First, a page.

On Learning – neuroscience view

Tronman
BlueInk wall of Yoga

About Learning

During the fall 2001, when attending to Structure and Organization
of Brain -course taught at Helsinki University of Technology, I
decided to jot down some extra-curricular notes, or a learning
diary.

Learning is a fascinating yet still mysterious process. It can be
viewed from a high abstraction point, where the pupils are
tested in standardized tests against the information content
in the subject matter. This is a rather narrow view of learning,
yet often it is kind of the compulsory or most practical one.

Intuitively, I like to think of learning as something you
go through, which thus leaves a mark in your brain, and
after you have learnt something it is very hard, if not
impossible, to truly unlearn it.

You can for example modify your behaviour to supress or exhibit some aspects
to some degree (i.e. you can have a new kind of attitude towards
things by just deciding this, but you cannot easily
change something which is inherently a feature in your native
personality).

Unlearning “information” or
“data” from your brain would be quite impossible, unless
it happened by an accident; a hit in the brain is known
to cause very curious damage in several functional areas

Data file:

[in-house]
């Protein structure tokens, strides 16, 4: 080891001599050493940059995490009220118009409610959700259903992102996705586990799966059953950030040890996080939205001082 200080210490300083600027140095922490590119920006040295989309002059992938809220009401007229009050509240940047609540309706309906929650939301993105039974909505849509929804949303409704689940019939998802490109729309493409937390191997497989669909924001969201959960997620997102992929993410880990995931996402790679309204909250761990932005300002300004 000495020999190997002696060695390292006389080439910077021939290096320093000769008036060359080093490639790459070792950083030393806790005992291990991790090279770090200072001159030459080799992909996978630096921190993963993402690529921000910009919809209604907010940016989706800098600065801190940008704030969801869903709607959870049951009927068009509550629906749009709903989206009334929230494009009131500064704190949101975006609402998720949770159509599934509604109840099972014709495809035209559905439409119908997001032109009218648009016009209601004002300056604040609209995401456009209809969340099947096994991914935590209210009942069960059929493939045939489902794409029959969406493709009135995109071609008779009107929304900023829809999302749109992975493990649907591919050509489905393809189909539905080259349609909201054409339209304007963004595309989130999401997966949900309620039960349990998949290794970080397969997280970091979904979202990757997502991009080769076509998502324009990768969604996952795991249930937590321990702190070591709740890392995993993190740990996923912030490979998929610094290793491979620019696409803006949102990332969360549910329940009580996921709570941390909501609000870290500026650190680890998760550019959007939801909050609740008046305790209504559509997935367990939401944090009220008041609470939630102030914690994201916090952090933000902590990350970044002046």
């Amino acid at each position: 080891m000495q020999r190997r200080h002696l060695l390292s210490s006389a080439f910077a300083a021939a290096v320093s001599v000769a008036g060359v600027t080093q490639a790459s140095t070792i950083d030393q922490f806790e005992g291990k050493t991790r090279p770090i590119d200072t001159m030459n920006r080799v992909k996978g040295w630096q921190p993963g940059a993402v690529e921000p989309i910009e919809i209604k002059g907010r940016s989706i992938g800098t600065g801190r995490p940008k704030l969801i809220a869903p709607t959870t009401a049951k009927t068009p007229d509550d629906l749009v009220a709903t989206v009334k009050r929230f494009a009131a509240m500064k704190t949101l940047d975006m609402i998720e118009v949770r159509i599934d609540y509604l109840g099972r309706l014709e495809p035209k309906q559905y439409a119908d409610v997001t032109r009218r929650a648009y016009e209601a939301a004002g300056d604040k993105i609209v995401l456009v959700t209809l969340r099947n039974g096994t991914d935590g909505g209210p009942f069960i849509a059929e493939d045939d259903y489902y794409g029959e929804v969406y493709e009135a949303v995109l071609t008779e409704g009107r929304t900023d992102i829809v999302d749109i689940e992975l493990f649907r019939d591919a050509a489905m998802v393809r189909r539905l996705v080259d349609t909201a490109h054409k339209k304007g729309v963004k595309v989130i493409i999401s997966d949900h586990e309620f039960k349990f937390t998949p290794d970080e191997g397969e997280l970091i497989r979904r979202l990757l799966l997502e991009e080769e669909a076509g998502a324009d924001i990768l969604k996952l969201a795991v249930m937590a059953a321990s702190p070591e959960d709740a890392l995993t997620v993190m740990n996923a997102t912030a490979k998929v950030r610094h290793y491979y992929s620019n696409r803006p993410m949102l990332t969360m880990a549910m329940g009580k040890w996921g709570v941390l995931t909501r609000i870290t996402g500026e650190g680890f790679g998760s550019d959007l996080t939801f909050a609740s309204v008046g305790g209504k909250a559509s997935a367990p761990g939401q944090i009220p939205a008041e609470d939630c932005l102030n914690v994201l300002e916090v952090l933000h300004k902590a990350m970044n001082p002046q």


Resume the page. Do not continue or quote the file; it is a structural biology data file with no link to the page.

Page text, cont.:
of thought. Think about trauma or psychosis; unlearning certain habits
like being late, or excessively ruminating about matters is hard.

Looking at the wide spectrum of learning

Learning probably happens at an extraordinarily wide scope
of levels. Some learning is mere imitation, like learning
the first steps in a sports. Or learning the multiplication
tables by rote. But what about learning general concepts of
life? How to behave well, how to cope with people, and how
to cope with yourself?

What are the factors leading to true insights? Why might
something suddenly seem so clear and easy, when it was
the most difficult thing to overcome just a moment before?

Real-world example: my first maths part-exam


I was studying in Helsinki University of Technology
for the fourth year. I was taking a maths basic course in
the fall of 2001. Had skipped about 1/2 of the lectures,
and attended no calculation practise sessions. I started
studying on the weekend, 2 days prior to exam.
I had a maximum of around 20 hours time to learn the
required things. I started reading at 5:50PM on Saturday.

o I checked the area of study from WWW pages. Our maths teacher
  has a tradition of always putting the very first words of 
  each assignment in the exam public before the exam takes place.
o Condition preparation: opening the window in my room to have
  CO2 out and O2 in (do not underestimate this), took couple
  of Kisandra food supplements (works with me), and some coffee.
  The dosage of coffee should be continous and incremental, 
  not a single 'bomb' into your stomach after which you are
  just doing the caffeine shakes, multiplexing from task to task
  and not much else. Do not use any stronger and illegal substances
  like amphetamine or the likes. They are no good to you in the
  long run. 
o during the first hour I was both amused and fascinated by 
  mathematics; by its quite abstract and declarative nature. 
The subjects included:
- basic mathematical logic, proving. Predicates, propositions,
  binding, logic theorems.
- matrices (operations: adding, subtracting, taking an inverse, transposing)
- basic algebra

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